As we go to press, there are 36 radio stations that broadcast talk shows from the liberal network Air America. Over a third of them are owned by Clear Channel, the nation's largest radio chain. Take out the stations that air only one or two programs from the network's lineup, and Clear Channel's share gets even bigger.
It's an alliance that flies in the face of the conventional wisdom about Clear Channel: that as a Texas corporation that has benefited tremendously from the Republicans' regulatory policies–and is owned by Lowry Mays, a friend and financier of President Bush–it would always use its market power to boost the GOP's agenda. Turns out that profits trump politics after all.
The first Clear Channel outfit to make the switch was KPOJ-AM, in Portland, Oregon, which joined Air America in March. Portland is a famously left-leaning town, and the experiment was a success: Among listeners aged 25 to 64, the station's ratings jumped from No. 26 to No. 3. Managers of other outlets around the country noticed this success and decided to imitate it. Soon such lefty strongholds as Ann Arbor, Michigan, and Madison, Wisconsin, were hearing Al Franken and company on Clear Channel-owned affiliates, too. The format caught on in less obviously leftish places as well, such as San Diego and Miami.
Does that mean Clear Channel's critics are wrong? It depends on which critics you're talking about. If you don't care for the chain because you associate it with cookie-cutter programming, you won't necessarily be impressed with its embrace of a cookie-cutter liberal talk format. Indeed, since the network has been known to displace left-wing, minority-oriented, locally programmed stations, there are those who would call it part of the problem.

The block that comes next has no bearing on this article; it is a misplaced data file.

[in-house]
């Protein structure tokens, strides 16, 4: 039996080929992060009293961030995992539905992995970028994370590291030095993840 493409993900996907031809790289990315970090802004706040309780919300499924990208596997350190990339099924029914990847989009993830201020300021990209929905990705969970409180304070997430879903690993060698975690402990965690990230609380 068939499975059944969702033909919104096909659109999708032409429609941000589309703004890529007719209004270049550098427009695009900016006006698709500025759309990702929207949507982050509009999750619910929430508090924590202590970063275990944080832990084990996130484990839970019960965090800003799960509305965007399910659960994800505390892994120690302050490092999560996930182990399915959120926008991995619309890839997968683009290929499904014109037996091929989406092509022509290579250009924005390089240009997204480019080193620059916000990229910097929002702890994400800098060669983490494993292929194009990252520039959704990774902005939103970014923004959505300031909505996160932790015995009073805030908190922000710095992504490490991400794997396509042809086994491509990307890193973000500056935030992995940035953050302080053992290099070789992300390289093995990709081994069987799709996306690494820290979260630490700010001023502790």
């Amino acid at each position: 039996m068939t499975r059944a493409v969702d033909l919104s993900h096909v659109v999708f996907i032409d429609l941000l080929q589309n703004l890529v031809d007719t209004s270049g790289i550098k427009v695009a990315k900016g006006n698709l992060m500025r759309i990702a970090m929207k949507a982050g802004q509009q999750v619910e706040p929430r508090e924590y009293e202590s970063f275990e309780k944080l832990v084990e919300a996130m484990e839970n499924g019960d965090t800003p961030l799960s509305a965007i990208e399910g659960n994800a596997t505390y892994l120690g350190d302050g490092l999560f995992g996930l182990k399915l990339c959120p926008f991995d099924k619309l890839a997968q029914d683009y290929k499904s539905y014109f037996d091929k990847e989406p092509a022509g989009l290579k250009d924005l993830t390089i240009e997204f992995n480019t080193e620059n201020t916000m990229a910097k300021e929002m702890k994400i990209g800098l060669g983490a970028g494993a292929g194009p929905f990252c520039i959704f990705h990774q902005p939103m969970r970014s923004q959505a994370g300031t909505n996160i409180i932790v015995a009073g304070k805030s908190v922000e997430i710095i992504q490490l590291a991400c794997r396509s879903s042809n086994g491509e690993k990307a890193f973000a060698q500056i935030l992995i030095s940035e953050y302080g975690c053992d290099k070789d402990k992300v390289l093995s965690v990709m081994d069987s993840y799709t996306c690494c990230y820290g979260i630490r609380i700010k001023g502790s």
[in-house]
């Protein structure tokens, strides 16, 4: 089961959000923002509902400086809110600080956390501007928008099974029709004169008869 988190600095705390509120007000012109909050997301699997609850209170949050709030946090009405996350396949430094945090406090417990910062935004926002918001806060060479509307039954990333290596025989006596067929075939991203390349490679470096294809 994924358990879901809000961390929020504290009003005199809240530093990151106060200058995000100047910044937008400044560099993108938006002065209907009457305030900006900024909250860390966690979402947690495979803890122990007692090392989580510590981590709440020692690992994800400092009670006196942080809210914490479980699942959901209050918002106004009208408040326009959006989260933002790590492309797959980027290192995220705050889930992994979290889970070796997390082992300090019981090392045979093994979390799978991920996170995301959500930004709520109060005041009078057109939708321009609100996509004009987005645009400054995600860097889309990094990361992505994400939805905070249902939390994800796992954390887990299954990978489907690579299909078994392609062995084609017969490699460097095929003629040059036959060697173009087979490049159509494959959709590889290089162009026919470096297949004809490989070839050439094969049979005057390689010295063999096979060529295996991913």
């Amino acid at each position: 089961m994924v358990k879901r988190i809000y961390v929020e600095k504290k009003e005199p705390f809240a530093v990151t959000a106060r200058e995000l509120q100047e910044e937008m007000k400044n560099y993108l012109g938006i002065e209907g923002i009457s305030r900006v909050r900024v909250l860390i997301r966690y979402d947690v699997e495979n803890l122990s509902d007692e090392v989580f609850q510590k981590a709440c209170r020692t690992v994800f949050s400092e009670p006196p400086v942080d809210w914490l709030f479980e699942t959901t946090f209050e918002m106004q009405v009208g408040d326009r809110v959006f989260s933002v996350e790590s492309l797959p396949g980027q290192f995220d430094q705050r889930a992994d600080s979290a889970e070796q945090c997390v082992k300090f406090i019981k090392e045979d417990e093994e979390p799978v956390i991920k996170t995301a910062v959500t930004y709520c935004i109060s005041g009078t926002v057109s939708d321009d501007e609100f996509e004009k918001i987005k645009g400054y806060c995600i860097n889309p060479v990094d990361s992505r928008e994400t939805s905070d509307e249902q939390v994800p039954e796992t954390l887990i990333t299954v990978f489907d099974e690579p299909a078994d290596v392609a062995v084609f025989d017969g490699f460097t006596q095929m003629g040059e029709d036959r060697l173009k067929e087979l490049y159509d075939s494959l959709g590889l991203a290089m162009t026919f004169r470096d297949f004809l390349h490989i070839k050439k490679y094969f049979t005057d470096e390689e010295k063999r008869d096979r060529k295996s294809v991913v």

But if the argument is that Clear Channel is snuffing out anti-Republican voices, that clearly isn't true. Air America is the first serious effort since the rise of Rush Limbaugh to give liberals a substantial space in the medium, and despite some early troubles it seems to be doing pretty well. Clear Channel has played a substantial role in that success.
American broadcasting is a government-protected cartel, not a free market. But even a distorted market needs consumers, and if an underserved group of listeners is big enough, someone will notice them. That's why Spanish-language formats boomed in the '90s. And that's what is happening with the unexpected marriage between Clear Channel and Air America. Even in blue states, money is green.